June 20, 2010
The Color of Money
On the June 17 edition of “Countdown”, Keith Olbermann interviewed The Nation magazine’s Senior Editor, Chris Hays, in a segment about the Democratic Senate Primary in South Carolina. In the course of the conversation Hays pointed out that the only reason there has any attention paid to the surprise victory of Alvin Greene is because he had no money.
If you think about it, there is an implicit assumption in most discussions about Greene that money brings success in politics and most commentators seem bemused by election results where the candidate with the most campaign cash actually lost.
This is not a case of black vs white, as in complexion, but a matter of green, as in cash. It is disheartening to realize that the green of campaign dollars has so clouded our electoral system that we automatically assume that a candidate without access to gobs of cash will surely lose.
If the best predictor about which candidate will prevail at the ballot box is which one has the biggest stash of cash, then American democracy has strayed far from its egalitarian ideal. It is rare, indeed, in today’s America, when a true political “outsider” wins an election unless, of course, they have access to a personal fortune or generous “big donor” base. The time is long past, if it ever existed, when a genuine “man of the people” can get elected to Congress or (gasp!) to the Presidency.
Money influences most decision making in modern campaigns – e.g., which candidates get to run; how to find the buckets of cash necessary for a campaign; which contributors will gain “access” by their largess to a particular candidate; how to best use a campaign war chest to help other candidates and still spend enough to win one’s own race.
Pundits would not be giving airtime or ink to the South Carolina Primary results except for the disparity between the candidates in the money they were able to raise and spend on the campaign. And because the winning candidate has virtually no money, they are busily searching for an alternate explanation as to why Greene appears to have won. “Ballot position,” “dirty tricks” by the Republican party; the “hacking,” malfunctioning or mis-programming of the ES&S paperless voting machines are some of the possibilities that have been laid on the table. Indeed, it is possible that some combination of all of the above is the best explanation – it is not necessarily true that only one of these suggestions is correct. I tend to think all of the above may have played some role in Greene’s out-of-nowhere victory.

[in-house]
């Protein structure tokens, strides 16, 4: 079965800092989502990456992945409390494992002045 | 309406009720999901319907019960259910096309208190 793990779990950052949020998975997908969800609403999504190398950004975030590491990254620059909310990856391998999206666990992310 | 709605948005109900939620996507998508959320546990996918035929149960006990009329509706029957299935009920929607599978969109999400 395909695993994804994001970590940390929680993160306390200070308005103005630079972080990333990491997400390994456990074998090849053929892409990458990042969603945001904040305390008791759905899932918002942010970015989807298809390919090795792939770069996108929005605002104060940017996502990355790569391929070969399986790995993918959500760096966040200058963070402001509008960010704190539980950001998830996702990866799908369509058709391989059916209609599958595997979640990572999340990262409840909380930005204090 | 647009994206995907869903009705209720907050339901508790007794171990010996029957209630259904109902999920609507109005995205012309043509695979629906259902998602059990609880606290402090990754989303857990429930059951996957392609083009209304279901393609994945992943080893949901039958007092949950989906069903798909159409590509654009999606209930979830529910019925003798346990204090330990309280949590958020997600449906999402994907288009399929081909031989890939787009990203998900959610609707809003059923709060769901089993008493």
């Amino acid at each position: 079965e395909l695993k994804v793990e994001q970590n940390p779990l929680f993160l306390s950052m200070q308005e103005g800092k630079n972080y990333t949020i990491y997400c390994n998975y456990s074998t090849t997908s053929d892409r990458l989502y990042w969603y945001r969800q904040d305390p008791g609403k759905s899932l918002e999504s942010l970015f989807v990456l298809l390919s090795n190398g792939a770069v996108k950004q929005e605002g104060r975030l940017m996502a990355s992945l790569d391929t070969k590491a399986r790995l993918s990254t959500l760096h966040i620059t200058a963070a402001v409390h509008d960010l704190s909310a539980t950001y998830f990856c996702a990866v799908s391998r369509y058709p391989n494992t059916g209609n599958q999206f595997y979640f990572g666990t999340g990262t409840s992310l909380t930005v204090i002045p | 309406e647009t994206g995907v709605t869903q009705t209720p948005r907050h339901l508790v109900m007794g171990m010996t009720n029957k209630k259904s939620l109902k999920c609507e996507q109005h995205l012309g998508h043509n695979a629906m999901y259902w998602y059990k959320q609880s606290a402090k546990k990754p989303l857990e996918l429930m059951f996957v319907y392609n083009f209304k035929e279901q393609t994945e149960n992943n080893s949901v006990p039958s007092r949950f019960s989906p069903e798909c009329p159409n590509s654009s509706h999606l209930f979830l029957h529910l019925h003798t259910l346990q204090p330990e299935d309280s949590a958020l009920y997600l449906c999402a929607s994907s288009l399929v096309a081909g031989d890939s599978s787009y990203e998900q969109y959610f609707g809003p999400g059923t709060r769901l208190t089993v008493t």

That being said, it is important to seize this opportunity to highlight the problematic nature of the paperless voting machines used in this election. While the spotlight is turned on the unrecountable and unauditable nature of these machines, we need to insist on moving toward a better election technology. The long-term solution to at least a part of this puzzle is to ditch the paperless machines and require voter verified paper ballots for all elections in this country. The South Carolina election provides an excellent opportunity to bring public scrutiny to this problem and point toward the obvious solution.
That was actually Chris Hays’ final thought in his conversation with Keith Olbermann – of course, we should be looking at the voting machines, he said.
We also need to find a way to get the overwhelming influence of money out of our elections – the primary color of our elections should not be green, as in greenbacks.
Public financing of elections is an effective way to make this happen. It has been tried statewide in Maine and Arizona, at the local level in jurisdictions around the country. The time has come to move toward public campaign financing at the Federal level, also, so as to prevent future amazement that a candidate like Alvin Greene had a chance to win because there was a more level playing field. Pass the Fair Elections Now Act and bring true reform to American elections. Pass the damn bill now.